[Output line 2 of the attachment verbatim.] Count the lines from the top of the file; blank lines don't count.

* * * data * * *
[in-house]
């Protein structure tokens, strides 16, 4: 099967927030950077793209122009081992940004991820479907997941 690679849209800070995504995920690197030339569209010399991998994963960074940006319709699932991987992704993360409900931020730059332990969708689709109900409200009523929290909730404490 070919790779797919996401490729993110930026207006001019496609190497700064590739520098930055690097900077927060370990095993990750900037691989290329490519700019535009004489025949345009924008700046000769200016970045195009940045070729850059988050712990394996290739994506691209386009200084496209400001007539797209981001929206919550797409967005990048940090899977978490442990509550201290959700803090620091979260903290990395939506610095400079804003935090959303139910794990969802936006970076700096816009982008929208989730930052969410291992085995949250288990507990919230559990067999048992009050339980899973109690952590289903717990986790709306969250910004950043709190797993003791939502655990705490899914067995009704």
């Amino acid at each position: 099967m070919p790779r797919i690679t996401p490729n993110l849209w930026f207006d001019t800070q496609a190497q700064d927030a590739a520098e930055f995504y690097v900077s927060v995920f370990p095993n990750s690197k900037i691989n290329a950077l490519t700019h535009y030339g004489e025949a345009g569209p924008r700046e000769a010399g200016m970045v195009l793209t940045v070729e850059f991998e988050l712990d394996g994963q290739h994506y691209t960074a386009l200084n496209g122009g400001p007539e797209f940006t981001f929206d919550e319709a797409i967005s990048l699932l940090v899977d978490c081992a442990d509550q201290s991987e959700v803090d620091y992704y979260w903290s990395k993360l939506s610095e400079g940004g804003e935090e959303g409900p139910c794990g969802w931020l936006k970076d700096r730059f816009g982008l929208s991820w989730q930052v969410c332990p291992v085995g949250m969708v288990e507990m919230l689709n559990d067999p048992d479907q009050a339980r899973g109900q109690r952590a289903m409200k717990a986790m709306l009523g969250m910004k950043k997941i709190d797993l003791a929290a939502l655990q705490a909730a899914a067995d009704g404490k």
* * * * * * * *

């Protein structure tokens, strides 16, 4: 099967927030950077793209122009081992940004991820479907997941 690679849209800070995504995920690197030339569209010399991998994963960074940006319709699932991987992704993360409900931020730059332990969708689709109900409200009523929290909730404490 070919790779797919996401490729993110930026207006001019496609190497700064590739520098930055690097900077927060370990095993990750900037691989290329490519700019535009004489025949345009924008700046000769200016970045195009940045070729850059988050712990394996290739994506691209386009200084496209400001007539797209981001929206919550797409967005990048940090899977978490442990509550201290959700803090620091979260903290990395939506610095400079804003935090959303139910794990969802936006970076700096816009982008929208989730930052969410291992085995949250288990507990919230559990067999048992009050339980899973109690952590289903717990986790709306969250910004950043709190797993003791939502655990705490899914067995009704």